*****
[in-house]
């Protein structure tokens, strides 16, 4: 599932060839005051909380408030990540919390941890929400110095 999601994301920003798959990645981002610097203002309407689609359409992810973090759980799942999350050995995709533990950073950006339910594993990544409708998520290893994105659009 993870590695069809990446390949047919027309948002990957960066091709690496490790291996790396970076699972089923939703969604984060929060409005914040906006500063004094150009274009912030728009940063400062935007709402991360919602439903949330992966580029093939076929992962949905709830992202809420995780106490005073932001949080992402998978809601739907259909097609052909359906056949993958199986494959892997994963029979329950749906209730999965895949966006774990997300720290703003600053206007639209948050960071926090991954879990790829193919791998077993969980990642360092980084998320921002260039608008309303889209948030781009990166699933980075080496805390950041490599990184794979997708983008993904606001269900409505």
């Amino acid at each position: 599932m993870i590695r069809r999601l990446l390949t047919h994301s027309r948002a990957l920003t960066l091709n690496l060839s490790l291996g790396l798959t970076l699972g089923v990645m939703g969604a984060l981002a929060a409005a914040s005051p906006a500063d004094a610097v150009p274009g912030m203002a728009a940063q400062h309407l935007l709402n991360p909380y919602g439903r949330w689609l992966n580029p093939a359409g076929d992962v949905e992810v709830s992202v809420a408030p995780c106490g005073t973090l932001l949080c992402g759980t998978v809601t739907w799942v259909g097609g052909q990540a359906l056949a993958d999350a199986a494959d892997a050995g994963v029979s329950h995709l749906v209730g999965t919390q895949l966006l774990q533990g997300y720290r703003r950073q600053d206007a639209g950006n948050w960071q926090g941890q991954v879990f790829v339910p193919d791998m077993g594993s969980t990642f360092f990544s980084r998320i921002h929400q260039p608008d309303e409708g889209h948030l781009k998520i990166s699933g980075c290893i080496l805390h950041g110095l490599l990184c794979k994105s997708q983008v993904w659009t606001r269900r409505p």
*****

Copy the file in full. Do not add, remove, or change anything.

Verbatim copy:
[in-house]
């Protein structure tokens, strides 16, 4: 599932060839005051909380408030990540919390941890929400110095 999601994301920003798959990645981002610097203002309407689609359409992810973090759980799942999350050995995709533990950073950006339910594993990544409708998520290893994105659009 993870590695069809990446390949047919027309948002990957960066091709690496490790291996790396970076699972089923939703969604984060929060409005914040906006500063004094150009274009912030728009940063400062935007709402991360919602439903949330992966580029093939076929992962949905709830992202809420995780106490005073932001949080992402998978809601739907259909097609052909359906056949993958199986494959892997994963029979329950749906209730999965895949966006774990997300720290703003600053206007639209948050960071926090991954879990790829193919791998077993969980990642360092980084998320921002260039608008309303889209948030781009990166699933980075080496805390950041490599990184794979997708983008993904606001269900409505």
């Amino acid at each position: 599932m993870i590695r069809r999601l990446l390949t047919h994301s027309r948002a990957l920003t960066l091709n690496l060839s490790l291996g790396l798959t970076l699972g089923v990645m939703g969604a984060l981002a929060a409005a914040s005051p906006a500063d004094a610097v150009p274009g912030m203002a728009a940063q400062h309407l935007l709402n991360p909380y919602g439903r949330w689609l992966n580029p093939a359409g076929d992962v949905e992810v709830s992202v809420a408030p995780c106490g005073t973090l932001l949080c992402g759980t998978v809601t739907w799942v259909g097609g052909q990540a359906l056949a993958d999350a199986a494959d892997a050995g994963v029979s329950h995709l749906v209730g999965t919390q895949l966006l774990q533990g997300y720290r703003r950073q600053d206007a639209g950006n948050w960071q926090g941890q991954v879990f790829v339910p193919d791998m077993g594993s969980t990642f360092f990544s980084r998320i921002h929400q260039p608008d309303e409708g889209h948030l781009k998520i990166s699933g980075c290893i080496l805390h950041g110095l490599l990184c794979k994105s997708q983008v993904w659009t606001r269900r409505p």